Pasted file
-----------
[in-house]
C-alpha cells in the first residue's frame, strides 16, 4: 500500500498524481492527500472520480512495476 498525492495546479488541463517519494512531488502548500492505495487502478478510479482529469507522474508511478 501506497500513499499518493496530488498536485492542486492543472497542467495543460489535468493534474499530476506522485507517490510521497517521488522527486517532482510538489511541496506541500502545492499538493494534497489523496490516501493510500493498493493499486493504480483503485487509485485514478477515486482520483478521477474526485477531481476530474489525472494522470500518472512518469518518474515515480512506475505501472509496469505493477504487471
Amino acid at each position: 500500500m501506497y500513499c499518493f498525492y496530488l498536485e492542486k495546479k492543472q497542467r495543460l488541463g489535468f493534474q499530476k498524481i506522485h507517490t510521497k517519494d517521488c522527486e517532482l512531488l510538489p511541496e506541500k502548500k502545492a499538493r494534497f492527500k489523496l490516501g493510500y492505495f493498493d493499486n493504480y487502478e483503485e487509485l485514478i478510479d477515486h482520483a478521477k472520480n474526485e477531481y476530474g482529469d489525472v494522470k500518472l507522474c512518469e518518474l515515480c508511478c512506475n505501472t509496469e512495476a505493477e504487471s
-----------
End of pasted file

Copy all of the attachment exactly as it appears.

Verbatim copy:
[in-house]
C-alpha cells in the first residue's frame, strides 16, 4: 500500500498524481492527500472520480512495476 498525492495546479488541463517519494512531488502548500492505495487502478478510479482529469507522474508511478 501506497500513499499518493496530488498536485492542486492543472497542467495543460489535468493534474499530476506522485507517490510521497517521488522527486517532482510538489511541496506541500502545492499538493494534497489523496490516501493510500493498493493499486493504480483503485487509485485514478477515486482520483478521477474526485477531481476530474489525472494522470500518472512518469518518474515515480512506475505501472509496469505493477504487471
Amino acid at each position: 500500500m501506497y500513499c499518493f498525492y496530488l498536485e492542486k495546479k492543472q497542467r495543460l488541463g489535468f493534474q499530476k498524481i506522485h507517490t510521497k517519494d517521488c522527486e517532482l512531488l510538489p511541496e506541500k502548500k502545492a499538493r494534497f492527500k489523496l490516501g493510500y492505495f493498493d493499486n493504480y487502478e483503485e487509485l485514478i478510479d477515486h482520483a478521477k472520480n474526485e477531481y476530474g482529469d489525472v494522470k500518472l507522474c512518469e518518474l515515480c508511478c512506475n505501472t509496469e512495476a505493477e504487471s